It's been a while since I've played with the Dartmouth ID's, but my brother got me a Magnetic Reader-Writer for Christmas, so I've been having a blast messing around with it. I wrote a bit about the magnetic stripe over 2 years ago, but most of that was conjecture from one VERY out of date article I found online. So, let's take a look at what's on it now!
Before we dive into the current information, here's a very brief recap. The cards use a Hi-Co magnetic stripe, which was 3 tracks. The first track of any magnetic stripe has a much larger character set. According to the previous article,
Initially the tracks were used for Dash, DDS, and building access. The College decided to remove building access from one of the tracks to free up room for BbOne.
It's likely that the first track was used to keep track of building access, due to the complexity of the information it needed (depending on if it used an external server, or evaluated the credentials locally on swipe).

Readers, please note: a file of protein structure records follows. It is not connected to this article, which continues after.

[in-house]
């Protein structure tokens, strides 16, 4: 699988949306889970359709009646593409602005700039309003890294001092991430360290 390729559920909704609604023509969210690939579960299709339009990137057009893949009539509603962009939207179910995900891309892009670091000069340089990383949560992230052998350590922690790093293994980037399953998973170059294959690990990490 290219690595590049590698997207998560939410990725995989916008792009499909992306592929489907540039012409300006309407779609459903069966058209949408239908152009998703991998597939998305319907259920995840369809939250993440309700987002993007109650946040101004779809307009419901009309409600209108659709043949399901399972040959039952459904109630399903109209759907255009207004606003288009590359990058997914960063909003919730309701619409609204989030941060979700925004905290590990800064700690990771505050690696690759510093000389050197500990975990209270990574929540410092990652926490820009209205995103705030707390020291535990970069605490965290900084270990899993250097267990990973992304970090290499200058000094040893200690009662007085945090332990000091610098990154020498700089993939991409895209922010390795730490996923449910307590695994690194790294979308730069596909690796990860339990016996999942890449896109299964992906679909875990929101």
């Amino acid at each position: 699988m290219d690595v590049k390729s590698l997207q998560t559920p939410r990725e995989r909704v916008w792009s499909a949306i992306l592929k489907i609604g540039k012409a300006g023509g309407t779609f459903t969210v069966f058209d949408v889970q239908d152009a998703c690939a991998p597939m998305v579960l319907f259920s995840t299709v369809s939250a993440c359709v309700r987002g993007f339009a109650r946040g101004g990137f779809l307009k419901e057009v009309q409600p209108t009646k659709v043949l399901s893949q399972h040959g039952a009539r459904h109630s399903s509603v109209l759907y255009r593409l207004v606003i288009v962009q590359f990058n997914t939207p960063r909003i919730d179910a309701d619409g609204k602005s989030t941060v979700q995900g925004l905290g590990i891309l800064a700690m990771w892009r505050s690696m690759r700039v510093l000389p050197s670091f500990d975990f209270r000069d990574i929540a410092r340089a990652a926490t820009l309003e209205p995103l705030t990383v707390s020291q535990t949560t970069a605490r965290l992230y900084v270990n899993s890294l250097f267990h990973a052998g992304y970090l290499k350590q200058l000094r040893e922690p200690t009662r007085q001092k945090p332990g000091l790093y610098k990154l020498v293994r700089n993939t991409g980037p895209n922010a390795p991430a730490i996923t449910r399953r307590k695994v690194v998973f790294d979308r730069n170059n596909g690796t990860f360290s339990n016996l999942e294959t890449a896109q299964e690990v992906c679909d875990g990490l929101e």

But enough of that! Let's look at what's on the current cards. Disclaimer: I've only tested this with two Dartmouth ID's, both in the same year, so it's possible that some of this isn't universally applicable.
Here's a sample card:
- Track 1:
- Track 2:
- Track 3:
The first track is unused. The second and third tracks start with ';' and end with '?' because that's the magnetic sentinel data. It can be safely ignored. Track 2 takes the form of the DashID, followed by
=0111, for unknown reasons. The third track is 21 0's. This seems unlikely to be important information, and is more likely zeroed data from whatever was on that track before. It's strange that this is still written to the cards though, as presumably every card initially has three empty tracks.
This brings a lot of attention to the failures of Dartmouth's DashID solution. If all you need to be able to use someone's money is that number, and they're roughly incremental, then that's a massive failing on the part of the college.
In fact, until I pointed it out, Dartmouth's primary card money vendor, CBORD, offered a portal where by merely entering in a DashID number, you could add money to the account. However, this page also included the name of the account to which you were adding it. By brute forcing incremental numbers you could easily determine a wide range of DashID's, and who they belonged to before changing the magnetic swipe on your card, and using their money. After pointing this out, it was modified, but the underlying mechanism for DashID's is still the same. If you don't care about who's money you're using, it's just as easy to rewrite your card to use a different number.